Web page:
Each month we choose a handful of papers that stood out to us as highlights. Let us know if you think a particular piece of research should feature.
Levels of evidence supporting clinical practice guidelines on invasive aspergillosis. Tejada et al., 2020.
This paper is the first study analysing the quality of evidence supporting invasive aspergillosis guidelines. In evaluating the level of evidence (LOE) supporting recommendations in clinical practice guidelines (CPGs) of invasive aspergillosis (IA) it reports that among 238 strong recommendations, only 57 (24.0%) were supported by LOE A (multiple randomized controlled trial (RCT) or meta-analysis). When comparing recent CPGs with previous versions, the proportion of recommendations supported by LOE A did not significantly increase over time. The authors conclude that IA is a condition with an urgent unmet clinical need for more high-quality randomized trials.
Impact of high baseline Aspergillus-specific IgG levels on weight and quality-of-life outcomes of patients with chronic pulmonary aspergillosis. Bongomin et al., 2020.
This retrospective study evaluates the impact of quantitative baseline Aspergillus-specific immunoglobulin G (IgG) serum levels on weight changes of patients with chronic pulmonary aspergillosis (CPA) under antifungal treatment. A very high Aspergillus IgG may confer a higher likelihood of weight gain as a key, objective marker of clinical response, if patients can tolerate 12 months of antifungal therapy.
Clinical outcomes of patients with chronic pulmonary aspergillosis managed surgically. Setianingrum et al., 2020.
Surgical resection is one treatment modality for chronic pulmonary aspergillosis (CPA), and sometimes a preoperative presumption of lung cancer turns out to be CPA. This study audits surgical experience with regard to risk factors for relapse, and the value of postoperative monitoring of Aspergillus-immunogolubulin G (IgG) titres. It concludes that surgery in selected patients with CPA can have favourable outcomes. Relapse is common after surgical treatment of CPA but can be minimized with antifungal therapy, emphasizing the importance of an accurate diagnosis prior to surgery.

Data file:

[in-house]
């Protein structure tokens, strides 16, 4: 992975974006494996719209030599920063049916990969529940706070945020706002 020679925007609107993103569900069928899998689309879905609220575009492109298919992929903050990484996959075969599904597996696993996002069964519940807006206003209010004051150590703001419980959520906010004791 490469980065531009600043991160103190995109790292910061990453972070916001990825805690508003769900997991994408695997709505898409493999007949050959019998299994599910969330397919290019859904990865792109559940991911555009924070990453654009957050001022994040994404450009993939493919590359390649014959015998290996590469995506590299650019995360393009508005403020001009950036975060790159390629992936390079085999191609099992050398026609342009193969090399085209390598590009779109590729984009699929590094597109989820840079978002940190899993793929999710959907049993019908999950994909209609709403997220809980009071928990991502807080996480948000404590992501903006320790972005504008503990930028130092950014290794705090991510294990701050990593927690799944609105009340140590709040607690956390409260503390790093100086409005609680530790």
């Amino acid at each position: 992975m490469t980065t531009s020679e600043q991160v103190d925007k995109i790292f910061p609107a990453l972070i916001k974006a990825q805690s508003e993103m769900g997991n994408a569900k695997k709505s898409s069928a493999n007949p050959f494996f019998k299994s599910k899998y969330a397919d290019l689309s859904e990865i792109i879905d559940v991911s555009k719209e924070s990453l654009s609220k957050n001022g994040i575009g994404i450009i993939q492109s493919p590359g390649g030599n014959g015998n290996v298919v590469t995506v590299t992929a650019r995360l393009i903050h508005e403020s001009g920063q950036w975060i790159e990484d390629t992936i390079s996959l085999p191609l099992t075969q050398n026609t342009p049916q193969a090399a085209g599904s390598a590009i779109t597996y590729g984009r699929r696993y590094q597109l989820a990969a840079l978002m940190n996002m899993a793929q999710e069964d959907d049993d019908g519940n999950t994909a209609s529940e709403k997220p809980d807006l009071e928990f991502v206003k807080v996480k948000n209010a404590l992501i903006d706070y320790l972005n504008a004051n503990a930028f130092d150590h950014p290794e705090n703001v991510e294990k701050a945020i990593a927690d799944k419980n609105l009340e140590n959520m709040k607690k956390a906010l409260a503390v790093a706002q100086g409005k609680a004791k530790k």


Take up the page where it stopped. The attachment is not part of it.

Club Cell TRPV4 Serves as a Damage Sensor Driving Lung Allergic Inflammation. Wiesner et al., 2020.
Wiesner et al. show a secreted fungal protease allergen of humans induces inflammation in mice with hallmarks of allergic asthma. The protease damages junctions of bronchiolar epithelial club cells, which the mechanosensor and gated calcium channel TRPV4 detects. Calcineurin mediates the calcium signaling and cellular alarms initiating lung allergic inflammation.
Aspergillus Endophthalmitis: Clinical Presentations and Factors Determining Outcomes. Dave et al., 2020.
This retrospective, interventional, multicentric case series describes the clinical presentations, management and factors determining outcomes of Aspergillus endophthalmitis, an eye infection. It reports trauma and intraocular surgery as common causes. The common infecting fungi are Fusarium and Aspergillus species for exogenous endophthalmitis, the latter having high ocular morbidity and poor outcome.
Development of a comprehensive protein microarray for immunoglobulin E profiling in horses with severe asthma. White et al., 2019.
This study reports that protein microarrays can be used for large-scale IgE mapping of allergens associated with the environment of horses. This technology provides a sound platform for specific diagnosis, management, and treatment of severe equine asthma (SEA). SEA is a prevalent, performance-limiting disease associated with increased allergen-specific immunoglobulin E (IgE) against a range of environmental aeroallergens.